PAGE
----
However, false teachers threatened their faith by new claims to knowledge and wisdom. They added to the Gospel both Jewish and pagan ideas. In Colossians 2, Paul warns against false teachers’ attempt to burden Christians with Old Testament laws about circumcision, food, and holy days. They even went beyond the Law of Moses in demanding self-denial and harsh treatment of the body, as if such works earned God’s favor. They combined works-righteous teachings with pagan philosophy and superstitious ideas of the spirit world, including worship of angels and claims of special revelations. All their supposedly superior knowledge and wisdom seemed make the Gospel Paul and Epaphras taught seem too simple and incomplete.

This has always been Satan’s work, to propose a “more complete” knowledge, wisdom, and spirituality – to make you think something is missing if you simply believe God’s Word. When we teach that all Scripture is inspired by God’s Spirit, and therefore reliable and complete for our spiritual understanding, liberal theologians say: “That is not enough; we must reconcile Scripture with modern science and scholarship.” As our youth go off to school and into society, their Bible understanding is challenged as being way too simple and uneducated next to modern “enlightened” views. They are laughed at for believing a six day creation or the miracles taught in Scripture. They are despised as narrow-minded for promoting biblical morality. When we preach Christ crucified as God’s way of saving us from sin and death, the world takes offense at the apparent foolishness of that Gospel. When we teach that we are saved by God’s grace alone through faith in Christ, false teachers say: “That is not enough. You must add your own works and holy living to the equation. You need religious experience like speaking in tongues, dreams and visions, some higher form of spirituality and feelings than you now have.” In many ways, Satan seeks to uproot the faith God planted in our hearts “in the word of the truth of the gospel.”

We need the same encouragement Paul gave the Colossians, to stick to God’s Word alone and the old Gospel that alone produces faith and makes us wise unto salvation. The Gospel turns our focus away from our own human understanding, our works and religious experiences. It points us instead to Christ’s finished work of saving us. It tells us that in Christ crucified, God forgives all our sins; and that in Christ glorified, we have a living hope laid up for us in heaven. So let us pray in behalf of one another for faith rooted in true knowledge and wisdom in Christ.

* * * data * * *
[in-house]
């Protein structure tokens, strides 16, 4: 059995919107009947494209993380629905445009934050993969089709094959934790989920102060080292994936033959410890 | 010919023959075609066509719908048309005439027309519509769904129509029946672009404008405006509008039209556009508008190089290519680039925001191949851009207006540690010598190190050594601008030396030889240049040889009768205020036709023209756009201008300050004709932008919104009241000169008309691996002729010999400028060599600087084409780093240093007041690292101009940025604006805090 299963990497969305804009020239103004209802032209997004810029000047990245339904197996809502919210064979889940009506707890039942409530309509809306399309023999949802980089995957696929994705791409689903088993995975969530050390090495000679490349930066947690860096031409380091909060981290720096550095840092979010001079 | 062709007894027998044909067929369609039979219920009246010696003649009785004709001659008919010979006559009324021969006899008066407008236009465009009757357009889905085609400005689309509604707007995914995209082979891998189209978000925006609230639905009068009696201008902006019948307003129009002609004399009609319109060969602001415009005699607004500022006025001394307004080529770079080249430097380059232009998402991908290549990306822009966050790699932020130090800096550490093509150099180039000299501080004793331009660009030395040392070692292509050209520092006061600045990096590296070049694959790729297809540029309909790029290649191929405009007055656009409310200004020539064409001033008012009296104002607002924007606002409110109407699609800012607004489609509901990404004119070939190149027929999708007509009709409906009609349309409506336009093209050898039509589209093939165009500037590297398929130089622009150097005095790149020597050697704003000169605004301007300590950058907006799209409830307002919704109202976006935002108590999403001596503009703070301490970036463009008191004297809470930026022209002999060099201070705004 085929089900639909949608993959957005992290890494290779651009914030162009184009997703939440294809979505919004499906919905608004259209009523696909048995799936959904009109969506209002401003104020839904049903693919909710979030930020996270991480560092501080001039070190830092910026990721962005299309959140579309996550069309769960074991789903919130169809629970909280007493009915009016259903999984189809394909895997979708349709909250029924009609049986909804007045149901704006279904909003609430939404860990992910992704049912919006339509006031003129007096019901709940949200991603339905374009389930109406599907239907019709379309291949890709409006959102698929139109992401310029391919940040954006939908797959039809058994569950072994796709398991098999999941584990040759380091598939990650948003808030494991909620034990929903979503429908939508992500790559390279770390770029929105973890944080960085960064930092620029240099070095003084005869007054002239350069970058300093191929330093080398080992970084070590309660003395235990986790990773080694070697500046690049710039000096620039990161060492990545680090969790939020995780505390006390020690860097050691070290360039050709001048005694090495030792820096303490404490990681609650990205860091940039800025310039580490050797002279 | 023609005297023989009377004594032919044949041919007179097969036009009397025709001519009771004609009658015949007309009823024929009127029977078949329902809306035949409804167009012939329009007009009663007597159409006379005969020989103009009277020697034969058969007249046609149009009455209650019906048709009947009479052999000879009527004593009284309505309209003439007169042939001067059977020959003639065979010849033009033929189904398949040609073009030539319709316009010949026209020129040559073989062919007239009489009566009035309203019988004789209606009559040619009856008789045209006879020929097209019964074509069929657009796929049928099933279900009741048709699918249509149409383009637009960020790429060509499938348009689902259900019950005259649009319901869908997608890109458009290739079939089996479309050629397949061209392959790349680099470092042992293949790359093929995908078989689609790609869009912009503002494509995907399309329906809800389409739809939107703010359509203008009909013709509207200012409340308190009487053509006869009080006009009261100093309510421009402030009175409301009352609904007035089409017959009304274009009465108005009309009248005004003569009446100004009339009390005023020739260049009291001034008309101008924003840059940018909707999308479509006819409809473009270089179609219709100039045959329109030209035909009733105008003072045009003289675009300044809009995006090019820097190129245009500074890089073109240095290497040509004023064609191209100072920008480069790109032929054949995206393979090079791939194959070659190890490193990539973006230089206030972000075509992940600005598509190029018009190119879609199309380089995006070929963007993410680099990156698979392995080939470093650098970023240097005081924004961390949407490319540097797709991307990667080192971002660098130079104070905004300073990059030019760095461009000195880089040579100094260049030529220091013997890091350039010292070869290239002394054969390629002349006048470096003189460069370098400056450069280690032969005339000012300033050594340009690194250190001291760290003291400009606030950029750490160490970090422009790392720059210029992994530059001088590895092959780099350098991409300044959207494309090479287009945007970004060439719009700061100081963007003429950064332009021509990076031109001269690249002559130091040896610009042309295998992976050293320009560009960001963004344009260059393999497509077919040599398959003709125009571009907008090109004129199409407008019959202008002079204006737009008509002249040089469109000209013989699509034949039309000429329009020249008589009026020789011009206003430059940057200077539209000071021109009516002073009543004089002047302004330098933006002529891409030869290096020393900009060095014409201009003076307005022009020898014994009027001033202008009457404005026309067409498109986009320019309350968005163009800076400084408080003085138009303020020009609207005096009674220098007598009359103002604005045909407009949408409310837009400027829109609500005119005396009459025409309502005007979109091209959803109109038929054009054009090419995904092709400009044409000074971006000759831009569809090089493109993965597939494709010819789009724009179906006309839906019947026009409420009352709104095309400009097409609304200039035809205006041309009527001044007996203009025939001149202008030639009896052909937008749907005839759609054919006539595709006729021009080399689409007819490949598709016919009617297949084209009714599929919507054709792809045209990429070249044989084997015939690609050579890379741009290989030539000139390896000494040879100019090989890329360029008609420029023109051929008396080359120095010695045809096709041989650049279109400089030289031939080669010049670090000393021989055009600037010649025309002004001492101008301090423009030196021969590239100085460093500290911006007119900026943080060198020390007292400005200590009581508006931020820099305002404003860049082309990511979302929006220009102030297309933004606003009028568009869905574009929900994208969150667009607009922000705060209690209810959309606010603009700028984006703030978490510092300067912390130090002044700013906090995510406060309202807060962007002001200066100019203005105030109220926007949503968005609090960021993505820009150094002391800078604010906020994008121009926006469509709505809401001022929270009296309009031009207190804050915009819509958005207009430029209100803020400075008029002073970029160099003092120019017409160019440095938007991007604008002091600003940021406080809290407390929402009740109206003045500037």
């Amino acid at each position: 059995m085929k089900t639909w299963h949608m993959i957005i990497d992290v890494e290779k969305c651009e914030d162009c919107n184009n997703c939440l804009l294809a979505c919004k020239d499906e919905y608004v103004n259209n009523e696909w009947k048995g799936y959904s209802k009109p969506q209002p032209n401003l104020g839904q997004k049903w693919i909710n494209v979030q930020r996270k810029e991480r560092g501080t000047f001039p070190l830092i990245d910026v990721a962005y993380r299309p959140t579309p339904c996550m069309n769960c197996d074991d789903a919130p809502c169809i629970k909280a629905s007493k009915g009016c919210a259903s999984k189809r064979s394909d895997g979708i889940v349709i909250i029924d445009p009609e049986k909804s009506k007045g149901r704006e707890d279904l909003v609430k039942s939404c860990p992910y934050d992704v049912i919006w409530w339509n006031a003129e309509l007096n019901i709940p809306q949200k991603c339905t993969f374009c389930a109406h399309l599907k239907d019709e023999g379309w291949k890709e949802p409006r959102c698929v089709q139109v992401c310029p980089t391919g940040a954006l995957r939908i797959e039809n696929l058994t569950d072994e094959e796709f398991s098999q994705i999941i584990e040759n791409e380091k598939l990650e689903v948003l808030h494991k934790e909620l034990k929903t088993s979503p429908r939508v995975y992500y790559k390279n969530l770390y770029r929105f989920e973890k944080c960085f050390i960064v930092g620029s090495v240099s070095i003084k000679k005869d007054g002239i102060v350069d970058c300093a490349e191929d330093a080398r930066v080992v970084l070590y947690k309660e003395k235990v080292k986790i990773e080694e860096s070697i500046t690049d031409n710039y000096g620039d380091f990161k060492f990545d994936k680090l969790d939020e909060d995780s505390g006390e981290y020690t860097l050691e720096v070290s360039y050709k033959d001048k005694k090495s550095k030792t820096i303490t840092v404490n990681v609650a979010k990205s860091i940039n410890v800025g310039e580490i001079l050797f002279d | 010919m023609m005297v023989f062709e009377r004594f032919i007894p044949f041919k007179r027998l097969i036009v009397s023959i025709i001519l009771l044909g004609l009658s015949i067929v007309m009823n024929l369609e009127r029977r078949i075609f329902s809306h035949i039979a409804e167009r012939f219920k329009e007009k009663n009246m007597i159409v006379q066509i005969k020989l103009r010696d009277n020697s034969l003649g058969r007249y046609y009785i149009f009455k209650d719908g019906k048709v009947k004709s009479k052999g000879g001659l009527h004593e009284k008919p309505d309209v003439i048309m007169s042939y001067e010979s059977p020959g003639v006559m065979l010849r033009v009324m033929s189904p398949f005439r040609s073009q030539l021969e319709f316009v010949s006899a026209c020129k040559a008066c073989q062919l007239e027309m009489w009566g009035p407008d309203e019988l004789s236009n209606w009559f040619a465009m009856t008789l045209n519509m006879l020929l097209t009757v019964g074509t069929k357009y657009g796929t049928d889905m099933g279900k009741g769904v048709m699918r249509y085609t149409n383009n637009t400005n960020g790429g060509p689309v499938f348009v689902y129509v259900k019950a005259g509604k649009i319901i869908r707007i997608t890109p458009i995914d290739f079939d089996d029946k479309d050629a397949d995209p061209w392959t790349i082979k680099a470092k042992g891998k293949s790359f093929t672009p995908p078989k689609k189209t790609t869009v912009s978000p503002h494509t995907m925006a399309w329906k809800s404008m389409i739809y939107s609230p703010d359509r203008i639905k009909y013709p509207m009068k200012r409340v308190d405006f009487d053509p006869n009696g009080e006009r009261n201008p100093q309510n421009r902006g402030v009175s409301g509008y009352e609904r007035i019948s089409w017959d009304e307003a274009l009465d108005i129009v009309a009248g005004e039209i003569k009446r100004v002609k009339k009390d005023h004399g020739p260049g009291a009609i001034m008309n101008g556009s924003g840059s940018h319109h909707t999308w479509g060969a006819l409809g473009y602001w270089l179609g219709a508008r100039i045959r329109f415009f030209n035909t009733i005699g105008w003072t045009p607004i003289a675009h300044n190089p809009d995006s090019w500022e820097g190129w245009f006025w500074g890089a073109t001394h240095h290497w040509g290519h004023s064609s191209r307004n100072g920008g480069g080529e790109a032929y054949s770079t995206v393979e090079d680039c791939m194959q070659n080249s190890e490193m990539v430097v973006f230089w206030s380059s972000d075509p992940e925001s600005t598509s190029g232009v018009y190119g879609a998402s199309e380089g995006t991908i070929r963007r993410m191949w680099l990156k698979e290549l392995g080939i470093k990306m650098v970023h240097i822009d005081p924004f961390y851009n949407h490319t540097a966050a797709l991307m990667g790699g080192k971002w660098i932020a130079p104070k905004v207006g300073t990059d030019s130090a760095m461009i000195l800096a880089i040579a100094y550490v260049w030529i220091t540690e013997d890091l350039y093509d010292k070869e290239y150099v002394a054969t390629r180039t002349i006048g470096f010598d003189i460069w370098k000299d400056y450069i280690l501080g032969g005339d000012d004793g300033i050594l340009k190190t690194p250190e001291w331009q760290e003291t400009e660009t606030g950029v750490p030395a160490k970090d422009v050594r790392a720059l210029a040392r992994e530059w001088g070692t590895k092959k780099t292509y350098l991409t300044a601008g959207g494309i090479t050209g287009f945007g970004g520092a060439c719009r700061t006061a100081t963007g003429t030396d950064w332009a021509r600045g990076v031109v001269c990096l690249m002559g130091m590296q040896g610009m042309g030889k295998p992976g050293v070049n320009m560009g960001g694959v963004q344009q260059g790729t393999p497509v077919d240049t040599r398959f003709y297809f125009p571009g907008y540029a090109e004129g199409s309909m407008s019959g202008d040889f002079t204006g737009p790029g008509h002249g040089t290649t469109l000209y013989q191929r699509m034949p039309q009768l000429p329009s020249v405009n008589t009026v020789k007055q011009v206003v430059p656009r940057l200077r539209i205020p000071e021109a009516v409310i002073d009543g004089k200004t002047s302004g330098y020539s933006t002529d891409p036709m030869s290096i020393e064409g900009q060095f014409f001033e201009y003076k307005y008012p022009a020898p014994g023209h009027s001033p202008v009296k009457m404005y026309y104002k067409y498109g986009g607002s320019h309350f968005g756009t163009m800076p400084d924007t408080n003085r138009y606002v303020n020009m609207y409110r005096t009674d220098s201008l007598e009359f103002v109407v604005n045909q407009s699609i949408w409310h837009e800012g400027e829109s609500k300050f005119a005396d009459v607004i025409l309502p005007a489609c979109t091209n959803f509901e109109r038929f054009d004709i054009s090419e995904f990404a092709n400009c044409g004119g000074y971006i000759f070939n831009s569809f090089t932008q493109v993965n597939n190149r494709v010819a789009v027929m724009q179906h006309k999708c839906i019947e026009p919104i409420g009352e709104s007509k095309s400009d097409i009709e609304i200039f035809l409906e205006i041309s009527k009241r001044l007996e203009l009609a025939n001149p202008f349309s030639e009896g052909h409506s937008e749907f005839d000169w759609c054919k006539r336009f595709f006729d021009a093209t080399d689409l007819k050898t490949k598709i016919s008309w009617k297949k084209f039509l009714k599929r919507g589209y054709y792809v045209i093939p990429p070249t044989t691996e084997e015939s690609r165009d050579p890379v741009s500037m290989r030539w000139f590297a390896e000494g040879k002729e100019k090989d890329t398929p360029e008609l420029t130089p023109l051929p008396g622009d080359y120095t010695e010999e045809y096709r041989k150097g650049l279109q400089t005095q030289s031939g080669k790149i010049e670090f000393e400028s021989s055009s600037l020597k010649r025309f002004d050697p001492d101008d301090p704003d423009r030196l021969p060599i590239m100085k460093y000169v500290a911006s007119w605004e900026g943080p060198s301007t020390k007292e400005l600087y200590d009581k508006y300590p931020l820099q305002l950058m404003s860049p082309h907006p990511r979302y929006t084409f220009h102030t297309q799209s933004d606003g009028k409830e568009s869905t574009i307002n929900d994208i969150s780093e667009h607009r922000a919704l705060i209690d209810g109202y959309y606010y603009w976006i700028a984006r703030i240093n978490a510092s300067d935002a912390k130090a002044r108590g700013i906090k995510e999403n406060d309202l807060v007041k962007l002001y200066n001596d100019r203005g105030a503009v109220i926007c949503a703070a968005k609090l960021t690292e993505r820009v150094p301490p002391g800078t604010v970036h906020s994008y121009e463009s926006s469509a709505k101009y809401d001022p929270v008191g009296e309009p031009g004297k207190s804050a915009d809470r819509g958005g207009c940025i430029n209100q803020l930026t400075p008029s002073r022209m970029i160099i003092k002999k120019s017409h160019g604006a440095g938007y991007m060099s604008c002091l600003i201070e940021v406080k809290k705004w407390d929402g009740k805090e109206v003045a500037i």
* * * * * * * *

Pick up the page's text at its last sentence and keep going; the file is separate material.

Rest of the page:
2) For faith that continues to bear fruit and grow

When our faith is rooted in God’s true and saving Gospel, it will bear God-pleasing results. As Paul’s prayer goes on to say: “…that you may walk worthy of the Lord, fully pleasing Him, being fruitful in every good work and increasing in the knowledge of God” (vs. 10). So let us pray in behalf of one another for faith that continues to bear fruit and grow.

We need one another’s prayer when it comes to “being fruitful in every good work.” How easily we can develop wrong ideas about what good works are and wrong motivation for doing them. Based on Scripture, our ELS catechism defines good works this way: “In the sight of God good works are the works of faith which the Holy Spirit leads the Christian to do out of love, according to the Ten Commandments, and for the welfare of his neighbor” (Q. 220). Good works are a fruit of faith in Christ, motivated by thankfulness for His free salvation. Yet, we are tempted to do good works for the wrong reason, to be seen by men or to try to earn God’s favor. We are tempted to hide the spiritual gifts and abilities God gives us, in selfishness or in false humility; instead of using them fully to serve to the glory of God and the good of one another.

There is a reason why Paul couples the idea of “being fruitful in every good work” with “increasing in the knowledge of God.” Only when faith is being nourished by God’s Word and growing healthy can it produce fruit; just as a tree must be rooted in good soil and well watered. A faith that is not being fed and strengthened by God’s Spirit through Word and Sacrament will cease growing, become weak, and eventually die. Often this decline shows by a lack of fruit of faith, and an increase of sinful attitudes and works. God does not want us to be like a tree that has only leafy branches to show, but no fruit – or merely a false show of religion. He wants us to be like a tree that is truly alive and healthy, bearing genuine fruit of faith. Jesus says: “I am the vine, you are the branches. He who abides in Me, and I in him, bears much fruit” (John 15:5). We need to abide in His Word so that the Law can prune away sinful attitudes and works; and then the Gospel can reassure us of His forgiveness and make our faith grow. God’s Gospel declares us righteous in Christ. Then it motivates us to produce fruit of righteousness from pure thankfulness for His salvation. Let us pray in behalf of one another for faith that continues to bear fruit and grow.